I got better and better at taking pictures. When I came back to France, a friend told me to volunteer in a local music festival, and for the first time, I experienced being a photographer in such conditions. It was hard, but I loved it. The ambience, the game of light and shadows… I volunteered in six music festivals as a photographer, I started to really nail it and bought a more powerful and bright lens: the M.Zuiko 40-150mm F2.8 PRO. Quite heavy but does a wonderful job. I mostly use that one when it’s dark.

And at last, a few weeks ago, Olympus did a promotion, for a camera bought you could have an M.Zuiko 75mm F1.8 lens (more expensive than the camera on its own), so I bought it. I don’t need the camera, so I am still trying to sell it haha (Anyone interested? It’s an Olympus PEN E-PL7). But this new lens is absolutely gorgeous! Very bright, with beautiful bokeh. I am not used to a fixed focal length yet, but seeing the results makes me want to master it more.

A few months ago, a photographer (friend of a friend) allowed me to take photos with her at a wedding, a great experience, leading me to a brand new world. But my first love is landscape photography, so I am now officially a photographer (for like two months) and trying to sell my travel photos on my online gallery.

I also did a pregnancy photoshoot recently, and I loved it. Seeing the results and the joy of the clients makes it all worth it.

I mostly use the 14-42mm lens in my everyday life because this is the most useful one. The wide-angle is perfect for landscape and walking around the city. I think my next purchase will be a wider angle, like 8mm, but I don’t have the budget yet. The 75mm F1.8 is perfect for «professional» assignments and when the light is not very good. And the 40-150mm F2.8 PRO is the best for music festivals. The 40-150mm F4-5.6 is great when I visit someplace but don’t want to bother carrying something heavy, and it does the job perfectly.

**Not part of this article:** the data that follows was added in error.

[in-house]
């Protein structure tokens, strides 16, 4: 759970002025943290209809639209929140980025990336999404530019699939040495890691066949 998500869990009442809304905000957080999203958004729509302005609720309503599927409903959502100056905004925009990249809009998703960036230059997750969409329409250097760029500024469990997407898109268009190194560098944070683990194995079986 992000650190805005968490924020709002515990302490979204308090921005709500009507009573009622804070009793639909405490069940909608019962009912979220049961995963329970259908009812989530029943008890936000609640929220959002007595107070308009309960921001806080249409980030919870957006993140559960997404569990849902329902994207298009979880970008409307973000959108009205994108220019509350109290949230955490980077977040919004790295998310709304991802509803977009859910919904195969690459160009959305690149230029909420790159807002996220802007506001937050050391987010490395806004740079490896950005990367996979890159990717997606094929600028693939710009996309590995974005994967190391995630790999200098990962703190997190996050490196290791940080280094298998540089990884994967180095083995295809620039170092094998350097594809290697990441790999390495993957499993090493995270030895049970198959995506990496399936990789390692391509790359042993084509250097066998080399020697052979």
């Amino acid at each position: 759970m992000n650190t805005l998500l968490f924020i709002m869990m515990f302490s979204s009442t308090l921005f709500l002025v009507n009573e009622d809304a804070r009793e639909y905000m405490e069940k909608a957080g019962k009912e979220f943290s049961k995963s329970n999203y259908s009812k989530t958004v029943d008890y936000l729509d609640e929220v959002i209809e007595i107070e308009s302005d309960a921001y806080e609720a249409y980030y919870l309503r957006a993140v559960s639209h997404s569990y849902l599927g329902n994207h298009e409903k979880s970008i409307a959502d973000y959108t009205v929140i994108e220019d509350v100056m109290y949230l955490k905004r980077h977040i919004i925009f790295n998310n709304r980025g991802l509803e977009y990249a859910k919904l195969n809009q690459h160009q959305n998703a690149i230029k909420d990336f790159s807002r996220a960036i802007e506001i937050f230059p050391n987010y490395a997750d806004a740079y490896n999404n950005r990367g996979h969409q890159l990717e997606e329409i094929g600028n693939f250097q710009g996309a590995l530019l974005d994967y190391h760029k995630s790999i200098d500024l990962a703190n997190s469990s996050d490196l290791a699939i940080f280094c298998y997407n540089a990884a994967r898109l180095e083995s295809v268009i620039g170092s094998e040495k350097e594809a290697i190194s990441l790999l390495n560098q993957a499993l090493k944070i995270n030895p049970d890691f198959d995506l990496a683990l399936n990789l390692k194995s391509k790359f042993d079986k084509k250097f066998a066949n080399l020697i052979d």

During festivals, I shoot in continuous shooting mode because this is the only way to have good pictures. Out of 40 photos, I have 1 good shot. When I know the light will enlighten the musician, I press and wait. I love shooting silhouettes, with just a little bit of light on their hands or faces and the rest in darkness. It gives the subject kind of a mystical look.

I usually set my ISO to 1600, not more because you can already see the subjects, and I shoot in RAW format, to get better quality. I have several SD cards (64GB, 32GB, 16GB) and three batteries. When one is almost empty, I change and put the other one to recharge. There is always a plug somewhere.